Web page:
Carson National Forest
Managed by U.S. Forest Service, Southwestern Region
1,490,468 acres (1,391,674 federal/ 98,794 other)
Carson National Forest is spread across the Sangre de Cristo Mountains that run 200 miles from northern New Mexico into southern Colorado’s Rio Grande and San Isabel National Forests. In 1982, the Pennzoil Corporation donated the Valle Vidal Unit (about 100,000 acres) to the Forest Service. A decade earlier, the Taos Pueblo successfully lobbied to return sacred Blue Lake to the tribe and remove it from Carson National Forest.
Enchanted Circle Scenic Byway, Wheeler Peak, Clayton Pass, Vista Grande, Brazos Ridge Overlook, Canjilon Lakes, Lobo Peak, Echo Amphitheater, Cabresto Lake, Pot Creek Cultural Site, Amole Canyon, Devisadero Loop Trail, Continental Divide National Scenic Trail, Columbine-Twining National Recreation Trail
The National Forest contains New Mexico’s highest point (13,161-foot Wheeler Peak) near Taos Ski Valley, one of several ski resorts found here. The gravel parking lot fills up early on summer weekends, as those looking to summit want to finish before afternoon thunderstorms. If a 14-mile roundtrip hike with 3,771 feet of elevation gain sounds too strenuous, there are plenty of other trails around Taos Ski Valley listed below.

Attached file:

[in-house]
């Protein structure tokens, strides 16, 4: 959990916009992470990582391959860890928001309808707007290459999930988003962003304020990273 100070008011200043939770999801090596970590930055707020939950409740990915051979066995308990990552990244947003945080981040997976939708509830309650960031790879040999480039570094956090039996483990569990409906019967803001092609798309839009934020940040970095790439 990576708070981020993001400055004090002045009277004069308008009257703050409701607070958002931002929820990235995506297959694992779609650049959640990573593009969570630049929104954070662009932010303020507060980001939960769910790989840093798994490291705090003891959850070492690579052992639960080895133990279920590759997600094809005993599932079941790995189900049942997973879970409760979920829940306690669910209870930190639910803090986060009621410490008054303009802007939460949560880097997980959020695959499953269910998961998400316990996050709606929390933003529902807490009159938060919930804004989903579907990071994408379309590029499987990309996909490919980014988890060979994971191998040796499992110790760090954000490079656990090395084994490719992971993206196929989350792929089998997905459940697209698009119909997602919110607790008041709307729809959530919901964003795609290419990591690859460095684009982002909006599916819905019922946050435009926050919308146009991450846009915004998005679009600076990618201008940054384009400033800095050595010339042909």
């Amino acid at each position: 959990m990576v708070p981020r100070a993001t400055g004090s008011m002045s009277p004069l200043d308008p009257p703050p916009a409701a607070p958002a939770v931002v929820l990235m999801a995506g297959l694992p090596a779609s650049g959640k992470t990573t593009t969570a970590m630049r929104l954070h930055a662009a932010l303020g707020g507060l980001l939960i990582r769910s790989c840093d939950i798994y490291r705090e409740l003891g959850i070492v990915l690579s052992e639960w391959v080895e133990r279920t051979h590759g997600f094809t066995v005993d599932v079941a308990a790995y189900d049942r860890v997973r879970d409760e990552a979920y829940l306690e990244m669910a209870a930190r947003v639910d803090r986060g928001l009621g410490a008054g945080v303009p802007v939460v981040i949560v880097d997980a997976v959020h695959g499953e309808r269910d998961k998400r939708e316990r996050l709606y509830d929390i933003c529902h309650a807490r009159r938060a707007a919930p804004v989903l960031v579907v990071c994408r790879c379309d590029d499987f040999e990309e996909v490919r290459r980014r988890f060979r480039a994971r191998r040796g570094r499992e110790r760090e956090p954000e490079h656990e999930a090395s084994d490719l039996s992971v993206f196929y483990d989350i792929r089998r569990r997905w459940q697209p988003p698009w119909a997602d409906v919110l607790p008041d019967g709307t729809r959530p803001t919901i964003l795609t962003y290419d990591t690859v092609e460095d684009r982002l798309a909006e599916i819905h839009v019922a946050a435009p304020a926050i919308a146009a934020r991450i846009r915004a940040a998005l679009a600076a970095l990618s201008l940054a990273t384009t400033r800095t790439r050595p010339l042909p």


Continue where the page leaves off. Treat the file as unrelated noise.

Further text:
There is an extensive trail system that spiders out from Taos Ski Valley, including several that follow canyon streams and access small mountain lakes. We recommend the Bull of the Woods Trail if you want to avoid the crowds summiting Wheeler Peak. Other hiking options in the area include Williams Lake, Long Canyon, Lobo Peak, and Goose Lake.
Mule deer, elk, pronghorn, and bighorn sheep are large ungulates found in Carson National Forest. Its carnivores include black bears, coyotes, red foxes, bobcats, and mountain lions. The National Forest’s lakes and 400 miles of rivers and streams are mostly stocked with native trout species.
Alpine views abound on the hike up to 13,161-foot Wheeler Peak, the highest point in New Mexico.
State Highway 150 is paved to Taos Ski Valley except for the very end, which is a good gravel road (as is FR 597 north of Red River).
There are many great places to camp in Carson National Forest, with notable areas being Elephant Rock Campground, Hopewell Lake Campground, and several campgrounds around the Canjilon Lakes. We set up a dispersed camp near a high mountain pass on FR 597 above the town of Red River in the summer.
Chama River Canyon Wilderness (also in Santa Fe National Forest)
Cruces Basin Wilderness
Latir Peak Wilderness
Pecos Wilderness (also in Santa Fe National Forest)
Wheeler Peak Wilderness
Pecos National Historical Park (New Mexico)
Bandelier National Monument (New Mexico)
Fort Union National Monument (New Mexico)
Nearest National Park
Conifer Tree Species
Engelmann spruce, limber pine, Rocky Mountain bristlecone pine, two-needle pinyon pine, ponderosa pine, Douglas-fir, white fir, subalpine fir
Flowering Tree Species
Gambel oak, quaking aspen, bigtooth maple, boxelder, New Mexico locust, Fremont cottonwood, netleaf hackberry
Explore More – Who was the U.S. President that pushed through Congress the Taos Pueblo appeal to return Blue Lake?
Learn more about Carson and the 154 other National Forests in our new guidebook Out in the Woods
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